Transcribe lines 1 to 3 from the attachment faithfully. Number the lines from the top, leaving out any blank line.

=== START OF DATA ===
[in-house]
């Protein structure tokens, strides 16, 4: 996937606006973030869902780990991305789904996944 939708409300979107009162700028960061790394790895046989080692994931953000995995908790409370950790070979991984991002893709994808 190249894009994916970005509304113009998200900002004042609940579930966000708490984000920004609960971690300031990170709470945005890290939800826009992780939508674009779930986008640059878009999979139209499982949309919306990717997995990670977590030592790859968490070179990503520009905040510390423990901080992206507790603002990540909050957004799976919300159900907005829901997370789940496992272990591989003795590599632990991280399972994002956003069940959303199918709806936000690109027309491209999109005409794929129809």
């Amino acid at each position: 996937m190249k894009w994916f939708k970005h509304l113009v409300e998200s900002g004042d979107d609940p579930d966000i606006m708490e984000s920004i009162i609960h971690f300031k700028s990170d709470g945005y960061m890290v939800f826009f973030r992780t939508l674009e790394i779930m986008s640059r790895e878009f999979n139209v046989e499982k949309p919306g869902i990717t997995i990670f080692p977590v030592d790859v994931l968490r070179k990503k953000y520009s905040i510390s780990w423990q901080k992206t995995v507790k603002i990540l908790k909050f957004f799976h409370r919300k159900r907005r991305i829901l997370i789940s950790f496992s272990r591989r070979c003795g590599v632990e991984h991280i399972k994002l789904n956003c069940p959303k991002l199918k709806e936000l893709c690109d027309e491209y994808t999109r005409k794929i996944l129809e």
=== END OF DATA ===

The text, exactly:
[in-house]
């Protein structure tokens, strides 16, 4: 996937606006973030869902780990991305789904996944 939708409300979107009162700028960061790394790895046989080692994931953000995995908790409370950790070979991984991002893709994808 190249894009994916970005509304113009998200900002004042609940579930966000708490984000920004609960971690300031990170709470945005890290939800826009992780939508674009779930986008640059878009999979139209499982949309919306990717997995990670977590030592790859968490070179990503520009905040510390423990901080992206507790603002990540909050957004799976919300159900907005829901997370789940496992272990591989003795590599632990991280399972994002956003069940959303199918709806936000690109027309491209999109005409794929129809």
């Amino acid at each position: 996937m190249k894009w994916f939708k970005h509304l113009v409300e998200s900002g004042d979107d609940p579930d966000i606006m708490e984000s920004i009162i609960h971690f300031k700028s990170d709470g945005y960061m890290v939800f826009f973030r992780t939508l674009e790394i779930m986008s640059r790895e878009f999979n139209v046989e499982k949309p919306g869902i990717t997995i990670f080692p977590v030592d790859v994931l968490r070179k990503k953000y520009s905040i510390s780990w423990q901080k992206t995995v507790k603002i990540l908790k909050f957004f799976h409370r919300k159900r907005r991305i829901l997370i789940s950790f496992s272990r591989r070979c003795g590599v632990e991984h991280i399972k994002l789904n956003c069940p959303k991002l199918k709806e936000l893709c690109d027309e491209y994808t999109r005409k794929i996944l129809e």